giovedì 24 marzo 2016

Tomaso Albinoni - Le 6 Sonate ritrovate

25 tracks - MP3 192 Kbps - RAR 95 Mb


Sonata n°1 in A minor (spurious)
Sonata n°2 in F major (spurious)
Sonata n°3 in C major (spurious)
Sonata n°4 in G major (spurious)
Sonata n°5 in F major (spurious)
Sonata n°6 in F major (spurious)

Claudio Ferrarini, flauto
Francesco Tasini, clavicembalo
Claudio Piastra, chitarra

lunedì 21 marzo 2016

O dulcis amor - La Villanella Basel

16 tracks - MP3 192 Kbps - RAR 100 Mb

For the first time in history, the 17th century opened up a vast area of musical activities for female artists as the Renaissance philosophy had established a new place for women in society. In his Il libro del Cortegiano (1528), Baldassare Castiglione presented them as gracious and beautiful, equally cultured in literature as men, as well as educated in dance and music, accomplished in conversational skills, intelligent and entertaining. Life at the courts provided for the donne di palazzo a veritable opportunity to liberate themselves. The new role that was bestowed on women might even have added to the growing sophistication of lifestyle in the 16th century, which was greatly articulated in the promotion of the arts and in the implicit prescriptions for social behaviour. Erasmus revered in his Encomium matrimonii (1518) the blissful union of husband and wife, and the general trend of Neo-Platonism led to a new interest in women, which greatly surpassed their thus far expected role as child bearers to continue the family name, and their rigid position in domestic life. However, only the higher classes in society enjoyed these privileges. Christian tradition was deeply anchored in the common perception of women as unfaithful seductresses, foolish and impetuous. Consequently, women remained the subject of much ridicule and scepticism. The imposing voice of Vespasiano da Bisticci is effortlessly recalled, instructing women to live by the two chief commandments of the apostle Paul: to raise their children as devoted Christians and to keep silent at church. The status from which certain women benefited at the end of the Renaissance was in many ways a compromise between the conservative Christian tradition, strengthened by the Council of Trento (1545-1563), and the humanist objective of equality between male and female.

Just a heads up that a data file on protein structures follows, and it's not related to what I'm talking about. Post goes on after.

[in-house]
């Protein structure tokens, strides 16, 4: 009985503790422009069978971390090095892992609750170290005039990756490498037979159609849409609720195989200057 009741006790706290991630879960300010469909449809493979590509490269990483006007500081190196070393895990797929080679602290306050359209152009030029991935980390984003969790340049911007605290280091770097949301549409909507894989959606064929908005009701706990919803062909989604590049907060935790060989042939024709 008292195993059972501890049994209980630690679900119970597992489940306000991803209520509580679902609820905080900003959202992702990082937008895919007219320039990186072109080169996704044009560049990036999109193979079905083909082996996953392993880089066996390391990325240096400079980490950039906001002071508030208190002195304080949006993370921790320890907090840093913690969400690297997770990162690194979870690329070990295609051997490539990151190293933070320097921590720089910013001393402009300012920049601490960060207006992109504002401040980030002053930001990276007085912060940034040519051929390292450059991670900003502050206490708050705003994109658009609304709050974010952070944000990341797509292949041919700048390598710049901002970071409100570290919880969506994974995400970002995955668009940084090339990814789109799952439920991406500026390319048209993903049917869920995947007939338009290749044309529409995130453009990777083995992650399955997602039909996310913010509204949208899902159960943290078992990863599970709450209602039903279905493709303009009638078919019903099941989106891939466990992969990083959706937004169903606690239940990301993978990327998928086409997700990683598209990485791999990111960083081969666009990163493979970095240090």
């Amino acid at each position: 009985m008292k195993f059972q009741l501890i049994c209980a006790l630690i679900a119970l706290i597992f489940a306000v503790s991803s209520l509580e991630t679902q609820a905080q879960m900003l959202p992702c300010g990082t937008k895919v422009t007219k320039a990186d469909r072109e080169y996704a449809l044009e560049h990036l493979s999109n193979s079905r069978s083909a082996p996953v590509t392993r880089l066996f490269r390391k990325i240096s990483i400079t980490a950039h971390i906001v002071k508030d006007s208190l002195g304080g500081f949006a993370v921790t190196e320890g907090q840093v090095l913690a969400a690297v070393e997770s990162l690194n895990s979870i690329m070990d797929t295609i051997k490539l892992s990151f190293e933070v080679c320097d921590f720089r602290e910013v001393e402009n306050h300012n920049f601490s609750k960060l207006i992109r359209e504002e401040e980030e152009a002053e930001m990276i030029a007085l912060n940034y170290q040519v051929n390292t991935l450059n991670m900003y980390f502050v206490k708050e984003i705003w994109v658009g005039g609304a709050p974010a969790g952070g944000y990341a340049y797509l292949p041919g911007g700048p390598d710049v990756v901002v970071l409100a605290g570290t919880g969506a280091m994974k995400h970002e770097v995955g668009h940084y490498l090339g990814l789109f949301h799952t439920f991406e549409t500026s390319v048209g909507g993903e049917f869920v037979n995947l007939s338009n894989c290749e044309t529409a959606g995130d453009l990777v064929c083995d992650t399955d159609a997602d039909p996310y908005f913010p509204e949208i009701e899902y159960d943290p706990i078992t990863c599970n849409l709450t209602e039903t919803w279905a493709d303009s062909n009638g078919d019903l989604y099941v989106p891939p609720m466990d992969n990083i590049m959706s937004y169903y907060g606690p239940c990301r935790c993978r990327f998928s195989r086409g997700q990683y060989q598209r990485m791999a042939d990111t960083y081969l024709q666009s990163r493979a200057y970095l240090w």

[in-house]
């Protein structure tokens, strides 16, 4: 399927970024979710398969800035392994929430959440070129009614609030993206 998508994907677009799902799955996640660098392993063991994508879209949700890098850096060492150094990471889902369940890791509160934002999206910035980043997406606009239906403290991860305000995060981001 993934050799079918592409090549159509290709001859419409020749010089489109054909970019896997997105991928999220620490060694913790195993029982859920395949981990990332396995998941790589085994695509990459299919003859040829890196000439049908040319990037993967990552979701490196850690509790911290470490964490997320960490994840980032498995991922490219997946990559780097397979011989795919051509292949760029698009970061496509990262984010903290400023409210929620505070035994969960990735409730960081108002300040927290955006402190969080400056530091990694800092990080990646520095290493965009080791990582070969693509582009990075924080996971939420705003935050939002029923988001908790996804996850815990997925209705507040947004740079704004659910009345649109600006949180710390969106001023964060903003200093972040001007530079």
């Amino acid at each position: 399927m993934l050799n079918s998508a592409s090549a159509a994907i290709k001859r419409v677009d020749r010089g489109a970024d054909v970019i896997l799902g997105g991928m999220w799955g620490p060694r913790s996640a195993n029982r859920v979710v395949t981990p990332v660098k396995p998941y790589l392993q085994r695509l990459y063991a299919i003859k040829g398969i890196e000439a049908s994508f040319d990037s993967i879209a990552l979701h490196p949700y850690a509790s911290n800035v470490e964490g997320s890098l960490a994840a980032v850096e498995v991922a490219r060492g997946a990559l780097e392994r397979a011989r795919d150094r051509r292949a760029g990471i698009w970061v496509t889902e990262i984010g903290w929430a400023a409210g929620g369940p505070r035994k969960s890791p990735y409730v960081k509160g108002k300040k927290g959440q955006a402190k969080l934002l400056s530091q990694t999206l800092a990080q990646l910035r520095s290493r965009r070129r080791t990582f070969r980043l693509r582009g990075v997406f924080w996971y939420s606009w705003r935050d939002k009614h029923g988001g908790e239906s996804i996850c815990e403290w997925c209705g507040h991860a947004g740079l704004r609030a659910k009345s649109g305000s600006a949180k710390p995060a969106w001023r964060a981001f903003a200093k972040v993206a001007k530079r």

Excellent performance, both vocal and instrumental. O dulcis amor is a well-balanced compilation of cloistered (Vittoria Aleotti, Caterina Assandra, Isabella Leonarda) and independent (Francesca Caccini, Barbara Strozzi) composers from the 16th and early 17th century, of sacred and secular music, and of vocal and instrumental pieces. Highly recommended.


1. Caterina Assandra: Impleos nostrum
2. Caterina Assandra: Ave verum corpus
3. Caterina Assandra: Haec dies
4. Caterina Assandra: Ego flos campi
5. Caterina Assandra: O dulcis amor Iesu
6. Vittoria Aleotti: Hor che la vaga Aurora
7. Vittoria Aleotti: Cor mio perche pur piangi
8. Vittoria Aleotti: Mentre lardite labbia
9. Francesca Caccini: Per la piu vaga e bella
10. Francesca Caccini: Lasciatemi qui solo
11. Barbara Strozzi: Lamante bugiardo
12. Barbara Strozzi: Amor dormiglione
13. Barbara Strozzi: Sete pur fastidioso
14. Barbara Strozzi: Leraclito amoroso
15. Isabella Leonarda: Sonata duodecima
16. Isabella Leonarda: Iam diu dilecte mi Iesu

La Villanella Basel

Heike Pichler-Trosits, soprano
Claudia Nauheim, recorder
Irene Klein, viola da gamba
Mechthild Winter, virginal, organ
Petra Burmann, theorbo